Pressure is growing in Europe for some form of legalised euthanasia but few governments have gone as far as the Benelux countries in allowing assisted suicide in clearly defined cases. The mix of growing public support for ending lives of the terminally ill or brain dead but continued prohibitions on it in the law has led to some long and hard-fought legal battles in Italy (Eluana Englaro) and in France (Vincent Humbert).
Pope Benedict’s encyclical “Charity in Truth” proposed a sweeping reform of the world economic system from one based on the profit motive to one based on solidarity and concern for the common good. Like other such documents in the Roman Catholic Church’s social teaching tradition, the encyclical delivers a strong critique of unbridled capitalism. This can be uncomfortable for Catholics who champion free enterprise and some conservative Catholic writers reacted quickly and critically. One of them, George Weigel, wrote the encyclical “resembles a duck-billed platypus.”
UPDATE: Eluana Englaro died on Monday Feb. 9.
What’s been called “Italy’s Terry Schiavo case” is starting to resemble its U.S. precedent in more ways than one. Prime Minister Silvio Berlusconi ordered doctors on Friday not to disconnect the feeding tubes that the country’s top appeals court had ruled could be removed. Doctors had began withdrawing them on Friday before the order came from Rome.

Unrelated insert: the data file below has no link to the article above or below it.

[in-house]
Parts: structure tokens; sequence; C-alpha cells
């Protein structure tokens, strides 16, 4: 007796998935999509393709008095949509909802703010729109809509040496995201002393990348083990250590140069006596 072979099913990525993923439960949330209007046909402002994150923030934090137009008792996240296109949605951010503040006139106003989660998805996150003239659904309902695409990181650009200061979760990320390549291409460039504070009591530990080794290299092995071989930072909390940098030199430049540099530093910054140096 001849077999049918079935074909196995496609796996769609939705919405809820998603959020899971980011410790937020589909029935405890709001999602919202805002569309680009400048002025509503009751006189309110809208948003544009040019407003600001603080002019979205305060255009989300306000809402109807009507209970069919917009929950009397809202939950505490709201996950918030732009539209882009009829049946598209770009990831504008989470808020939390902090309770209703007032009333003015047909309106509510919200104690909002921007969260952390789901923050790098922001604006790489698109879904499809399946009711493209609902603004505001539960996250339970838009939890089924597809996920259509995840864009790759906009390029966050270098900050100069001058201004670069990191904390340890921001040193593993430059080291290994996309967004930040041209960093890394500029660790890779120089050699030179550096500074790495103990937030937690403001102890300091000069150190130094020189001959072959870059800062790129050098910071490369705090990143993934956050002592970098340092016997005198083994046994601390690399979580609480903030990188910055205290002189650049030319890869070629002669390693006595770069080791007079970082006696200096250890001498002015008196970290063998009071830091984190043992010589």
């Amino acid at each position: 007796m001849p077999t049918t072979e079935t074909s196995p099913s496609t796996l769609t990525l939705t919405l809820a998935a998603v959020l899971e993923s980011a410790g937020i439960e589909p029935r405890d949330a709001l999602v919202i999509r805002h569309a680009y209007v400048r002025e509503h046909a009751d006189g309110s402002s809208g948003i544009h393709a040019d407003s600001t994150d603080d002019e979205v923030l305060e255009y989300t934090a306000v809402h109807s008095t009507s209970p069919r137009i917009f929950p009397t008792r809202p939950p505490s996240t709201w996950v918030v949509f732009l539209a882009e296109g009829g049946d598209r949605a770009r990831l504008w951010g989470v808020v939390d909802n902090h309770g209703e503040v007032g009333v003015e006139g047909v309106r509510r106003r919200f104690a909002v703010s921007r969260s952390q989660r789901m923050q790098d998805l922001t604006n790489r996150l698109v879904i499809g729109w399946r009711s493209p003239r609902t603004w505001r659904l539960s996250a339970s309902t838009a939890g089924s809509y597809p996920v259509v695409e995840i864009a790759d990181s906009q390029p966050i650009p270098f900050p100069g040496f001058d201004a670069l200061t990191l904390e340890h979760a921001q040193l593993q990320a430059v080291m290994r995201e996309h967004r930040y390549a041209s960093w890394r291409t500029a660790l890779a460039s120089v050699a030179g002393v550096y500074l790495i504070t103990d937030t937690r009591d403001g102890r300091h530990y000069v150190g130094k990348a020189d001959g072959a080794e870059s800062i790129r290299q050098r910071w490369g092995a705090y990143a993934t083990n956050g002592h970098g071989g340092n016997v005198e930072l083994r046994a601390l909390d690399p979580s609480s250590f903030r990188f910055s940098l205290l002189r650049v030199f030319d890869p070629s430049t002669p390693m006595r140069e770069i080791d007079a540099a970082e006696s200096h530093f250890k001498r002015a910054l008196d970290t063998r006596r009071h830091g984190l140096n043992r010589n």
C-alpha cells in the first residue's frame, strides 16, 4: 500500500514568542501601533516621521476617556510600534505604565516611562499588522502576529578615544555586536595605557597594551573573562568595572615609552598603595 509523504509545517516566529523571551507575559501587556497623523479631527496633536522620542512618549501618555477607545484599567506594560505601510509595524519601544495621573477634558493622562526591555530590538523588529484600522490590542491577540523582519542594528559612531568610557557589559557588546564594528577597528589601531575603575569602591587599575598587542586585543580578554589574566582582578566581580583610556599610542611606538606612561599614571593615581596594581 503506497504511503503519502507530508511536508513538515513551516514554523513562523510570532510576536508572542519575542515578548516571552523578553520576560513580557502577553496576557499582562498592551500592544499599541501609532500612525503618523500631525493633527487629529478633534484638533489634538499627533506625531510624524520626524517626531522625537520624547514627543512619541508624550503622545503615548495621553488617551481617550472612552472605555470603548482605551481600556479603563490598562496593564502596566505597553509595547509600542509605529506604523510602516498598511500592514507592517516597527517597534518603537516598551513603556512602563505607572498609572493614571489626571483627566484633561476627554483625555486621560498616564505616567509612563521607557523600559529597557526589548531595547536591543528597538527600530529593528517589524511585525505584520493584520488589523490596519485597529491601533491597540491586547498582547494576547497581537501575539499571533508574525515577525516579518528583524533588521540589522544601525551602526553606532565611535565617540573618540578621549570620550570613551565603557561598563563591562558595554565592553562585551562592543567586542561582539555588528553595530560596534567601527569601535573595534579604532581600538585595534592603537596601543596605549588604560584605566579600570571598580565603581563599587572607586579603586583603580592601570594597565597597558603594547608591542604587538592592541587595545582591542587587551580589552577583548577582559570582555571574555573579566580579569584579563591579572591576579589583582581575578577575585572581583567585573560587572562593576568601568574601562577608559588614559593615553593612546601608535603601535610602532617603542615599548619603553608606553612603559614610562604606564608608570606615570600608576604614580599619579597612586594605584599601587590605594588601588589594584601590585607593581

Imagine you go to a conference on major bioethical questions — controversial issues like abortion, embryonic stem cells, assisted reproduction and euthanasia — and a keynote speaker uses all his allotted time warning about global warming. Is this the wrong issue to discuss — or the only one worth talking about?
“The Good Death,” a play about euthanasia, has brought the issue of “mercy killing” to Dutch theatres at a time when such deaths are falling. They dropped to 2,325, or 1.7 percent of all deaths in 2005, from 2.6 percent in 2001. Playing to packed houses throughout the Netherlands, which legalised euthanasia in 2002, the play shows the law has not removed the moral dilemma for many involved.